Could simple adjustments to dietary intake have a dramatic effect on preventing Alzheimer’s disease (AD) across generations? New evidence in mice from Biodesign Institute investigators at Arizona State University (ASU) would suggest that it’s possible. The ASU researchers found that mice bred to display AD-like symptoms, who were given high choline in their diet, bred offspring that showed marked improvements in spatial memory, compared with mice receiving a normal choline regimen in the womb. Findings from the new study were published today in Molecular Psychiatry  through an article titled “Maternal choline supplementation ameliorates Alzheimer’s disease pathology by reducing brain homocysteine levels across multiple generations.”

Amazingly, the researchers found that the beneficial effects of choline supplementation appear to be transgenerational, not only protecting mice receiving choline supplementation during gestation and lactation, but also the subsequent offspring of these mice. While this second generation received no direct choline supplementation, they nevertheless reaped the benefits of treatment. The exploration of such epigenetic alterations may further excite new avenues of research and suggest ways of treating a broad range of transgenerational afflictions, including fetal alcohol syndrome and obesity.

Choline acts to protect the brain from AD in at least two ways, both of which are explored in the new study. First, choline reduces levels of homocysteine, an amino acid that can act as a potent neurotoxin, contributing to the hallmarks of AD: neurodegeneration and the formation of amyloid plaques.

Mice with AD-like symptoms receiving supplemental levels of choline in the womb improved their spatial memory. A second generation bred from these choline-treated mice also showed improved spatial memory, suggesting epigenetic changes in genes. Choline acts to reduce harmful levels of the amino acid homocysteine, converting it to the beneficial chemical methionine. [Graphic by Shireen Dooling Biodesign Institute at ASU]
Interestingly, homocysteine is known to double the risk of developing Alzheimer’s and is found in elevated levels in patients with AD. Choline performs a chemical transformation, converting the harmful homocysteine into the helpful chemical methionine.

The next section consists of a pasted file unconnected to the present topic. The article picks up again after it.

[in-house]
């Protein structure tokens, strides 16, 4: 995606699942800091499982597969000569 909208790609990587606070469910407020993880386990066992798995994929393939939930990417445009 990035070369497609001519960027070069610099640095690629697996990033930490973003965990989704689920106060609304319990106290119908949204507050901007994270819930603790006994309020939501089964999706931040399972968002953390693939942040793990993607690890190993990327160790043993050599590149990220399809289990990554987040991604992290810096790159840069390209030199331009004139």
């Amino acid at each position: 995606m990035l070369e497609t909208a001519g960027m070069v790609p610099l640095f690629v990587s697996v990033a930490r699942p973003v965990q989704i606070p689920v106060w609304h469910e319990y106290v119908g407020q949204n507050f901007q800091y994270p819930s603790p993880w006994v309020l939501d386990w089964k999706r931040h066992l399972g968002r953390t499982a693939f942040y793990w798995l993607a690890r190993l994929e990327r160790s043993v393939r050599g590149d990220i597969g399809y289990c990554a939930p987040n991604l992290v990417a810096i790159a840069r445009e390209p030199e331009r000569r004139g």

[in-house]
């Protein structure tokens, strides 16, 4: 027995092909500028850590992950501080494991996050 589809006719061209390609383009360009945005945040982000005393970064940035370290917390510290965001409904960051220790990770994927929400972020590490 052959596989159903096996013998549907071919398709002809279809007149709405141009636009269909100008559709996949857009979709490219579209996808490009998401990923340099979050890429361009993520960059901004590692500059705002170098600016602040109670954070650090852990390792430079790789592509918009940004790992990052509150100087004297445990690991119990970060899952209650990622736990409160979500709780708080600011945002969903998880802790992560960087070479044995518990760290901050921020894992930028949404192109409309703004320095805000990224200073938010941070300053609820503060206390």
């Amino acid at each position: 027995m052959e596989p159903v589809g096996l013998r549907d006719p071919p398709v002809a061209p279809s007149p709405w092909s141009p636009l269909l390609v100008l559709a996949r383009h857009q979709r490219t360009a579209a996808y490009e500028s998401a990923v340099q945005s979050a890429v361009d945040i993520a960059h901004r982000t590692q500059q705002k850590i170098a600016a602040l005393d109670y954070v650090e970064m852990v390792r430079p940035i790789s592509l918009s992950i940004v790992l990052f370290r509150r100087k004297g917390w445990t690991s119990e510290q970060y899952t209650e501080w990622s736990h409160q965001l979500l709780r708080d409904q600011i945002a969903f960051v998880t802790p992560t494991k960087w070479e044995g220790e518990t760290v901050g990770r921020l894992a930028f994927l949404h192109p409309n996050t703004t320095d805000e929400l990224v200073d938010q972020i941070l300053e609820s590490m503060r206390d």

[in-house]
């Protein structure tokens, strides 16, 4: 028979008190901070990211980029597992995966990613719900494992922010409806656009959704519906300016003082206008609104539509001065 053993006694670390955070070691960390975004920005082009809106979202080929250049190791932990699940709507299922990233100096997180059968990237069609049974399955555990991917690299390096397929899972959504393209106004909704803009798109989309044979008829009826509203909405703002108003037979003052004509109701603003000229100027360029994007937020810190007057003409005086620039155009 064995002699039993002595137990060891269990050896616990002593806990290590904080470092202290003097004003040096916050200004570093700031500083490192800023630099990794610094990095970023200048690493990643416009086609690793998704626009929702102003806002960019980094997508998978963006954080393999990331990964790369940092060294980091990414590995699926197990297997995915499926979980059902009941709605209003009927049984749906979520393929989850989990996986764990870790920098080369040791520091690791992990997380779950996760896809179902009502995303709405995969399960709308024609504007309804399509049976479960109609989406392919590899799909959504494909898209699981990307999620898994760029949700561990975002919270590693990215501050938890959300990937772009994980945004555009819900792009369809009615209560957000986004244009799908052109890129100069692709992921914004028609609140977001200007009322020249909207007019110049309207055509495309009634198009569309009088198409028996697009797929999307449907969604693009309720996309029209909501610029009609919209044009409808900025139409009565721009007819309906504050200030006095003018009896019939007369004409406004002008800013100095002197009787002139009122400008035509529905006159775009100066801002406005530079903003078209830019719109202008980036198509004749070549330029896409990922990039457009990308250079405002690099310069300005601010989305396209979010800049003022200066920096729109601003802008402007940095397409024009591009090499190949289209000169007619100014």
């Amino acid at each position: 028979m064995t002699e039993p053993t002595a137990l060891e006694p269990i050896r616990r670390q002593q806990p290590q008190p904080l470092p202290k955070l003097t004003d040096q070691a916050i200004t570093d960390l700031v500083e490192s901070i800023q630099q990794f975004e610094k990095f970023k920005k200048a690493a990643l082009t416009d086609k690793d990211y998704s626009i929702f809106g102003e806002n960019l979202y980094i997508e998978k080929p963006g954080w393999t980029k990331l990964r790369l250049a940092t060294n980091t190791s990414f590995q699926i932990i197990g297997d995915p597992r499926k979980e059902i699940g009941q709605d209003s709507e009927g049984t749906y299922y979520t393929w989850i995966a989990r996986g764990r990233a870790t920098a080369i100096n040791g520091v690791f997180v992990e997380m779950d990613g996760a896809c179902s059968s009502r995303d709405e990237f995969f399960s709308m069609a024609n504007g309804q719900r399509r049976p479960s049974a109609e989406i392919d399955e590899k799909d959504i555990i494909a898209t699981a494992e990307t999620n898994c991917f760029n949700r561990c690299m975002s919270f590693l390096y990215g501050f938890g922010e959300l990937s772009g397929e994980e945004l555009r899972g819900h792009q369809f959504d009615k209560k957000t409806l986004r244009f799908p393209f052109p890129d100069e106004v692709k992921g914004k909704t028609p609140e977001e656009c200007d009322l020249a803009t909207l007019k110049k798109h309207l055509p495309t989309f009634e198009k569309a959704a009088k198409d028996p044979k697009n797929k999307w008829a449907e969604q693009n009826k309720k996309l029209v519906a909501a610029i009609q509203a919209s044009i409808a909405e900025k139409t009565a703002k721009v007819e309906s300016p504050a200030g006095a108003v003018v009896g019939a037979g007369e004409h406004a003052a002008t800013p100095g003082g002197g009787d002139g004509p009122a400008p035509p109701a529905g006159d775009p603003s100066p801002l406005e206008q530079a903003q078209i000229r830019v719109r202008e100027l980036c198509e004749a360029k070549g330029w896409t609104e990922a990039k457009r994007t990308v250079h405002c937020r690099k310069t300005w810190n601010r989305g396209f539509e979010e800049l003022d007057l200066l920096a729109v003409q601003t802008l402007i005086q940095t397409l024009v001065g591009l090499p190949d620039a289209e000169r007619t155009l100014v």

Secondly, choline supplementation reduces the activation of microglia—cells responsible for clearing away debris in the brain. While their housekeeping functions are essential to brain health, activated microglia can get out of control, as they typically do during AD. Over-activation of microglia causes brain inflammation and can eventually lead to neuronal death. Choline supplementation reduces the activation of microglia, offering further protection from the ravages of AD.

AD is poised to afflict 13.5 million people in the U.S. alone by mid-century if nothing is done to address the disease. The staggering costs of Alzheimer’s are projected to exceed $20 trillion in the next 40 years. So, developing effective treatments rooted in a more thorough understanding of this complex disease is one of the most daunting challenges facing modern medicine and the global healthcare infrastructure.

Research into the origins of Alzheimer’s disease strongly suggests that a great variety of factors are at play. While advancing age remains the greatest risk factor, other hazards that have been implicated in the disease include genetic predisposition and lifestyle. Many studies have suggested that diet can have a significant effect in increasing or lowering the risk of cognitive decline, and the risks may be transmitted across generations.